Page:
To justify the new law, the state argued that the “threatens” cyber games had reached epic proportions in the previous two decades, and many people had died by suicide and millions of families had been ruined due to the proliferation of online gaming platforms.

These arguments were independent of the state’s position that it was not devoid of legislative jurisdiction to introduce the law. It also wondered about the locus standi of the companies as applicants. He said the court could not consider a motion filed in anticipation of likely police action.

“State action suffers from the vice of paternalism”

Upholding the claimants’ case on all counts, the court held this online gambling activities played with stakes, if they primarily involve skill, judgment or knowledge, participate in the character of commercial activities, are entitled to constitutional protection by virtue of their recognition as businesses.

Such activities, the court said, are subject to reasonable restrictions, but not similar to that imposed by the state government. And even if the state wants to impose excessive restrictions such as a total ban, it should be able to justify such an extreme measure, he said.

In this case, the court said the state could not file any document to show that by adopting such extreme measures, it had considered the possibility of regulating betting on games of skill.

“If the objective is to stem the threat of gambling, the State should prohibit activities that are considered gambling as such and not games of skill which are distinct, in terms of content and product. State action suffers from the vice of paternalism since there is an excessive restriction on the contractual freedom of citizens,” the court ruled.

Mere likelihood or propensity for misuse of online gambling platforms, nothing more, does not constitute a legal justification for banning commercial activities, the court said, testing the ban on the touchstone of the doctrine of proportionality.

“Games involve the psychology of relationships”

To the state’s vehement assertion that several individuals and families had been ruined because of online gambling, the court said that may be “arguably true”, but that argument would not fit within the parameters of the case. Public order, one of the reasons often cited by a State for restricting constitutional rights which are subject to reasonable restrictions.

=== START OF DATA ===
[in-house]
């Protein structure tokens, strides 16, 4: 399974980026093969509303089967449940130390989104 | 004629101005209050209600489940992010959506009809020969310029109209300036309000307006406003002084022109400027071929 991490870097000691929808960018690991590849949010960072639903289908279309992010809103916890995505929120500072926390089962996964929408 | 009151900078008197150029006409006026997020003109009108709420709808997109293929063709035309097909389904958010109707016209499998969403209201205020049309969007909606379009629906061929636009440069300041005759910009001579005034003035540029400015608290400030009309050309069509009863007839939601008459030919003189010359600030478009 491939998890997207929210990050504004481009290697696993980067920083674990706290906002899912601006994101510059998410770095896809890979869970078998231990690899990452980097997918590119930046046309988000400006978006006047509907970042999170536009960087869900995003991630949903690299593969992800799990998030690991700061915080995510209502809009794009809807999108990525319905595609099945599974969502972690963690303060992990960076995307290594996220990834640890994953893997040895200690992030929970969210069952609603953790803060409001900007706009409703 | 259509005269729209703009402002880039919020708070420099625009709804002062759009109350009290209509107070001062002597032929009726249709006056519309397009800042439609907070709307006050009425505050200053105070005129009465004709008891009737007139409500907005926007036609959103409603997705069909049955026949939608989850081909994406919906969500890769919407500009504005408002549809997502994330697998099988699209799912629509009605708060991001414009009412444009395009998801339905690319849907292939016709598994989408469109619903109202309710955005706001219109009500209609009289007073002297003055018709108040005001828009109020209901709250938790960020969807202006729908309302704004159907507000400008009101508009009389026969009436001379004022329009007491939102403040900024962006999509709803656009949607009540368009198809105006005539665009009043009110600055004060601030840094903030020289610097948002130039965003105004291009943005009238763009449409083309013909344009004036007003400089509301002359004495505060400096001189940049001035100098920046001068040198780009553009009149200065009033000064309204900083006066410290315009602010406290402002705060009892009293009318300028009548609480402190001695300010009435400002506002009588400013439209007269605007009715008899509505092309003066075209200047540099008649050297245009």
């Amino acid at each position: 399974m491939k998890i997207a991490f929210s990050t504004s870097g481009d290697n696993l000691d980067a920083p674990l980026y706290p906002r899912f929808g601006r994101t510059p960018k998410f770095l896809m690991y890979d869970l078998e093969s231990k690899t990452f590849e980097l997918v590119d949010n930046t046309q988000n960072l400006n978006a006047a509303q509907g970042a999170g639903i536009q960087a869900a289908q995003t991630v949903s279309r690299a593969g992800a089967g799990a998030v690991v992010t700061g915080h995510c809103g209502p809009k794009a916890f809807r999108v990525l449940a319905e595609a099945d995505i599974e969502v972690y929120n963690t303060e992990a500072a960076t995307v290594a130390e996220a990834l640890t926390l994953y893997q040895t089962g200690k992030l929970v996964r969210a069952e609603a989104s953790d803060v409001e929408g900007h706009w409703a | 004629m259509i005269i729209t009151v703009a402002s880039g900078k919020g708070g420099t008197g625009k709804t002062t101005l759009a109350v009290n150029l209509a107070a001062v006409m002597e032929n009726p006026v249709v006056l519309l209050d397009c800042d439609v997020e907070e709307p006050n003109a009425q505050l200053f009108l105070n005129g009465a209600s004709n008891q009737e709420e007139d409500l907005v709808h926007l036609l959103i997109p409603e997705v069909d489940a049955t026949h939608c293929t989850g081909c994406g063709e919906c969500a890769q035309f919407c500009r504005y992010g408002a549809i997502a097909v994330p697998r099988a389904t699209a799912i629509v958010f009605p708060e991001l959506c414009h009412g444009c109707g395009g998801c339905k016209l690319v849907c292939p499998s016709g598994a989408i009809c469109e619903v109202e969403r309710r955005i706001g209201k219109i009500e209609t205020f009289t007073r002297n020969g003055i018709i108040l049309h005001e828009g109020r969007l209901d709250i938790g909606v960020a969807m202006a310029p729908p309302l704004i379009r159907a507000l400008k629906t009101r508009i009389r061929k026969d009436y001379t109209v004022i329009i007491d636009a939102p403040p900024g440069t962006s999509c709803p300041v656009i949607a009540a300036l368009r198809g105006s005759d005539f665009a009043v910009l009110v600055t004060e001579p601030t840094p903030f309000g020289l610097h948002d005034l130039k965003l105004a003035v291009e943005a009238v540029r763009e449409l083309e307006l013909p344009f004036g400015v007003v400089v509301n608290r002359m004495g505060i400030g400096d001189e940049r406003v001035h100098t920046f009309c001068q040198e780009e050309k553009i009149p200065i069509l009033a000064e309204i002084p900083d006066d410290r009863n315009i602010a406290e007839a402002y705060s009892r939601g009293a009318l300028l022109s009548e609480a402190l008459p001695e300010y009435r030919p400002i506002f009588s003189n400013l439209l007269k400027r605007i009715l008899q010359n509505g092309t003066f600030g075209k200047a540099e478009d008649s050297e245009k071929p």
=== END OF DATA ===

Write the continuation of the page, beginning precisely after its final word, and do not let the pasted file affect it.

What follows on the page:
The phrase “public order” implies activity that affects the public as a whole and therefore individual cases that do not generate public disorder may not amount to the same, the court noted.

According to the judges, the games involve “the psychology of relationships and varying patterns of behavior that reveal individuals’ hidden feelings and emotions and their underlying motivations.”

Games, whether offline or online, have artistic and recreational value and are designed to entertain as well as inform, the Court said, while explaining the contours of Article 19(1)(a) ), and the constitutional protection granted to artistic expressions.

“In any organized society, knowledge, wisdom, talent and skills are invaluable tools for the creation of wealth. These are the unsuspected ingredients of economic rights such as the rights to occupation, to property,” the court added.

State’s ‘fear argument’ is not supported by data

It was agreed that with the exponential growth of the Internet and online games, people’s participation has increased, especially that of young people.

But the court did not accept the state’s “fear argument” about its deleterious effect without any empirical data to support such a claim. The regulation of online games based on studies and research will have to evolve to better understand the impact of this mode of access, based on experience and the incidence of addictions and behavioral disorders, It said.

“It should be a data-driven exercise to be undertaken on empirical evidence. Theoretical models for betting, gambling and problem gambling have been developed based on traditional games, largely disregarding the recent emergence of internet modes,” the court said, adding that it is necessary to structure a more comprehensive and scientific understanding of how people develop gambling problems.

(Edited by Gitanjali Das)

Read also : E-Gaming body wants to self-regulate, no chance without government intervention, say many critics